On-the-spot report from Sri Lanka’s war-torn Jaffna peninsula

By our correspondents
18 August 2006

Fierce clashes between the Sri Lankan military and the Liberation Tigers of Tamil Eelam (LTTE) have been taking place over the past week on the northern Jaffna peninsula. Little of what has been taking place has been reported in the Colombo media, which relies almost entirely on military and government briefings, or the international press, which has few correspondents on the spot.

The extent of the fighting and the number of casualties is unclear. According to military spokesman Major Upali Rajapakse, 106 soldiers and at least 700 LTTE fighters have been killed over the last week. Yesterday he claimed another victory for the security forces in repelling LTTE attacks at Kilali on Wednesday. Such claims are routinely denied by the LTTE.

Government authorities have immediately imposed harsh measures over the area. Blanket curfews have been added to the regime of checkpoints, searches and identity checks used by security forces to harass and intimidate the local Tamil population. In some parts of the peninsula, the curfew has only been lifted for one or two hours since Monday. On Thursday, the curfew throughout government-controlled areas was in place for all but four hours.

Food shortages are developing. Basic items such as rice, flour, meat, fish and fruit are scarce. The government agent in Jaffna, K. Ganesh, has called on the government to send 5,000 metric tonnes of basic food items to the district immediately. Road links to the south, however, have been cut due by the fighting and any supplies have to be brought by sea or air.

The deepening social crisis is being compounded by a growing flood of refugees. As in previous fighting in the eastern areas of the island, the military is indiscriminately using air strikes, multi-barrel rockets launchers and artillery, causing civilian deaths and the displacement of thousands of people. The UN High Commissioner for Refugees (UNHCR) estimates that 135,000 people have been displaced by the current fighting.

Queues as long as 300 metres have been reported in front of chemist shops. There is no electricity on the Jaffna peninsula and no fuel. Few telephones are operating.

WSWS correspondents in Jaffna made the following report after queuing for several hours to use a phone at a private home—a practice that has become common. The report is brief because the time allowed for the call was limited but it provides an insight into what is facing people throughout the area.

* * *

The LTTE attacks on the military in Jaffna started on August 11 at about 7 p.m. at various points, including Muhamalai, Nagarkovil, Mandathivu and Allaipiddy.

Allaipiddy is a small island under the control of the Sri Lankan navy about seven kilometres from Jaffna town. As the clash between the LTTE and security forces began, local residents sought refugee in the St. Phillip Nary church. The LTTE captured Allaipiddy, forcing government soldiers to retreat several kilometres.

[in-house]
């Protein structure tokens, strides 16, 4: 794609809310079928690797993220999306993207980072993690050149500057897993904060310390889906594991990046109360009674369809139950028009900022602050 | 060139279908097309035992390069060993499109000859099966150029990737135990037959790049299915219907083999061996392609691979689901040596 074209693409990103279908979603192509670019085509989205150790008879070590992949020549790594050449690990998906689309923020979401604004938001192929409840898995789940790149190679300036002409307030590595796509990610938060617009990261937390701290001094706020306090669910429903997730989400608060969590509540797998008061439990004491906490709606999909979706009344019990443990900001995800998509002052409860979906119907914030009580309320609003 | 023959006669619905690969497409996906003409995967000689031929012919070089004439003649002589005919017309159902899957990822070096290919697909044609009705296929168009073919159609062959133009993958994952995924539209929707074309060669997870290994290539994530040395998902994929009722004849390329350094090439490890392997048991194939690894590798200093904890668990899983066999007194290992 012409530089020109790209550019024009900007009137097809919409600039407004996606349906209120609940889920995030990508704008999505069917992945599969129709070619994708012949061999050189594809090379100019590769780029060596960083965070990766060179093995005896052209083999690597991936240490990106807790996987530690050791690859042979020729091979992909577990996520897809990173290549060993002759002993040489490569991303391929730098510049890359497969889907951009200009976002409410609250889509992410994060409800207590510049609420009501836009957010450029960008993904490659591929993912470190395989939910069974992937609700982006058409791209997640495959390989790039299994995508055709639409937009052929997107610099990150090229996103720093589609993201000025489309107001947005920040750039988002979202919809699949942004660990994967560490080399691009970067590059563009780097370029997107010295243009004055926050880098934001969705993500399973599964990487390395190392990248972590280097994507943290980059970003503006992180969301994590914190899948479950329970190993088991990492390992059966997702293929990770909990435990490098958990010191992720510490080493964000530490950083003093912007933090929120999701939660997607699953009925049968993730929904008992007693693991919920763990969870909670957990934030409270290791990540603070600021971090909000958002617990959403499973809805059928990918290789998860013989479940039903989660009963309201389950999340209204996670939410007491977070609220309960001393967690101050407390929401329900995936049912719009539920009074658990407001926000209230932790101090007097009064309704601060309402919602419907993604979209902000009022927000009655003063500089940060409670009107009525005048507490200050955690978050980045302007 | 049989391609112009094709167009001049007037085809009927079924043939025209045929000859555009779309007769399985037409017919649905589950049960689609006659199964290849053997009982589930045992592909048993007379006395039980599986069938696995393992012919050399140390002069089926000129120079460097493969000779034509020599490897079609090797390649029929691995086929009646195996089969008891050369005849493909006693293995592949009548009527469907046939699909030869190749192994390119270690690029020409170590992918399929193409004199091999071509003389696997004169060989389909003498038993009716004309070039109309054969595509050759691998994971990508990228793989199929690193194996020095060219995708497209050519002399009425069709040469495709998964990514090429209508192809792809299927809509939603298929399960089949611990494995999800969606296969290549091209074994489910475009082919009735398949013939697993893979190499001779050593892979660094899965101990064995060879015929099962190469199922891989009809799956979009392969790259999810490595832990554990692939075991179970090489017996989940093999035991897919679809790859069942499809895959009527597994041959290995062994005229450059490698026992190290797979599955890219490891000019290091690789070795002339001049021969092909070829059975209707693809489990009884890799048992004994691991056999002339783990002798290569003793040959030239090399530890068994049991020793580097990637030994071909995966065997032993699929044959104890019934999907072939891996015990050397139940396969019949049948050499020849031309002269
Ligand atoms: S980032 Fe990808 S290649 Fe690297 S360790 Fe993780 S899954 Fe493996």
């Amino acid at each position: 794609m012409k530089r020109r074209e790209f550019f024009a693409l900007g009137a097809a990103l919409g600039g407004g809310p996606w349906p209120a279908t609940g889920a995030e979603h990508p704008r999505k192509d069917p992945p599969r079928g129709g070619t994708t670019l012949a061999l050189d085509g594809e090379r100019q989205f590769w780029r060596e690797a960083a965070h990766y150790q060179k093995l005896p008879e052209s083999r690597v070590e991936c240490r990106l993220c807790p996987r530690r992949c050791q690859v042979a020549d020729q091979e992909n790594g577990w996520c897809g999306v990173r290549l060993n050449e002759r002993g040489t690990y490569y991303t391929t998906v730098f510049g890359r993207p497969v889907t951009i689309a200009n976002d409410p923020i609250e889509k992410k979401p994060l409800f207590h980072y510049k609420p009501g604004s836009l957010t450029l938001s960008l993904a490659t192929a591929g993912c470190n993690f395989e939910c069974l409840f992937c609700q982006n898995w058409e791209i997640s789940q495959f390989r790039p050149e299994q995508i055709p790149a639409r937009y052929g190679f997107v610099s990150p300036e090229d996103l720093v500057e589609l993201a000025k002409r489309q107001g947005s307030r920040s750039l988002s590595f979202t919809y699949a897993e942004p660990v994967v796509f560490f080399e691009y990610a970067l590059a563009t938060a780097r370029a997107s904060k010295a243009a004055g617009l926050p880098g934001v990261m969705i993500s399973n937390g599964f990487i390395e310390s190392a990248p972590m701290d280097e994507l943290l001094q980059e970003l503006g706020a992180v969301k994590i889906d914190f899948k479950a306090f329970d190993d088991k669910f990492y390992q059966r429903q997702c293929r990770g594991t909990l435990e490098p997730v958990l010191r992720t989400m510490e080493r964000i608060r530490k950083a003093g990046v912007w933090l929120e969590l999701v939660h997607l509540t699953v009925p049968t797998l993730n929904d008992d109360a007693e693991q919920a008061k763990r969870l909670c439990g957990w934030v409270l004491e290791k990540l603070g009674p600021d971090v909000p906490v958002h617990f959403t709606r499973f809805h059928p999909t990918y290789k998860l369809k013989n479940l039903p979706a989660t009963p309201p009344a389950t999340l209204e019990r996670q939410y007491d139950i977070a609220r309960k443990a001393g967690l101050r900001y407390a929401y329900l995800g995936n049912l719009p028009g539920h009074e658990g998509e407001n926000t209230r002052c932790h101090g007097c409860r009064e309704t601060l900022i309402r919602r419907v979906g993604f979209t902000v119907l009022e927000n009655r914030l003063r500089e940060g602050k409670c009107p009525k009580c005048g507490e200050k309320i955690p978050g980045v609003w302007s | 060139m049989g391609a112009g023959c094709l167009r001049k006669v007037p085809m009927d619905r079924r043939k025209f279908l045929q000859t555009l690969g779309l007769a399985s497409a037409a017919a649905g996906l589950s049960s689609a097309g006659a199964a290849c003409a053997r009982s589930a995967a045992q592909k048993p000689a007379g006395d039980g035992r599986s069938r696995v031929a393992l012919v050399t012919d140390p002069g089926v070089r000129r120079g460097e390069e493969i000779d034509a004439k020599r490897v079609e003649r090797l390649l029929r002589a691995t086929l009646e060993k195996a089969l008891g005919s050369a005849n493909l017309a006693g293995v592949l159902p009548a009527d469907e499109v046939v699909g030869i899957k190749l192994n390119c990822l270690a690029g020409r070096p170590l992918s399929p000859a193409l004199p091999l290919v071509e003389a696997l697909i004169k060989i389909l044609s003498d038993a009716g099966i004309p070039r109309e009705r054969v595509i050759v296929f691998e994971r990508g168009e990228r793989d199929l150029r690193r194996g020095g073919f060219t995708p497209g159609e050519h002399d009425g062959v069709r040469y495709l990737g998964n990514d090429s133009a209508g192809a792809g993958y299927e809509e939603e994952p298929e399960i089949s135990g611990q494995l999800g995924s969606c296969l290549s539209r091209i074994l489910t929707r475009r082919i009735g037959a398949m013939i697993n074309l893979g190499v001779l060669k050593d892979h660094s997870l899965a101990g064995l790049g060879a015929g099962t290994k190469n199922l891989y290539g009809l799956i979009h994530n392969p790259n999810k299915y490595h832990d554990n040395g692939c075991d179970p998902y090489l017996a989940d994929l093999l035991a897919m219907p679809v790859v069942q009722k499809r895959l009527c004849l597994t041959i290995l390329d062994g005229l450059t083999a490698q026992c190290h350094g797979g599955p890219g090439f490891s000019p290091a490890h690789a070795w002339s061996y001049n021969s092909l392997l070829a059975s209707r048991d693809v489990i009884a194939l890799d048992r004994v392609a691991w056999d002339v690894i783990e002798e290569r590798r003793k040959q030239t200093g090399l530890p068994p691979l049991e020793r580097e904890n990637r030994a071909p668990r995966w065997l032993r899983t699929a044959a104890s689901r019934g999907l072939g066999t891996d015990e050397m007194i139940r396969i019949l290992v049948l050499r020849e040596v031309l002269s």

Early the following morning, shells fell in front of the church killing four people on the spot and injuring many more. Others have been killed elsewhere on the island by the artillery barrage. The military was firing from the Palaly military complex, about 20 kilometres away, in bid to recapture Allaipiddy. The LTTE finally withdrew and the navy returned.

About 213 families, or more than 750 people, arrived at St. Mary’s church on neighbouring Kayts Island. There are 66 children under the age of five and 38 children under the age of two. People fled because they feared further attacks on Allaipiddy.

According to the refugees, at least 74 people were seriously injured in the clashes—57 are in Jaffna teaching hospital and 17 in Kayts hospital. Before reaching the church, most people had been hiding out without food or water since Sunday night. The navy had prevented people from Mankumban village from leaving Allaipiddy. A few managed to reach Jaffna.

Government authorities are providing no food or supplies to the refugees at the church. They rely on food and other assistance from local villagers. Fishermen’s societies and cooperative organisations are also helping out. The toilet facilities are inadequate for so many people and church authorities fear the outbreak of disease.

One of the injured told us that his uncle, aunt, grandmother and grandfather had been killed by the shelling. A wall collapsed on his father who now cannot walk. His brother has a piece of shell in his leg. Most of the houses have been damaged by shellfire.

“When the army retook the villages they photographed us all. They suspect us of being LTTE members and interrogated us. Some people were beaten. We can’t go back to Allaipiddy. We face too many dangers there,” one person told us.

A housewife explained: “We heard the sounds of bombs at night. We didn’t know where to run with our children. The LTTE members told us not go anywhere—to stay inside and make bunkers. We were inside a bunker for two days without food. Later a priest brought us here by bus.”

People on Kayts and other places are running out of food. There are no vegetables available. People eat rice mixed with salt or rice mixed with a little dried fish. It is an extremely difficult situation.

Some women from Karainagar who are living on Allaipiddy tried to go fishing. They thought that because they were women the navy would not harm them. But sailors attacked them with sticks and chased them away.

Everyone wants to see an end to the war. But they don’t believe that the government or the LTTE will stop fighting.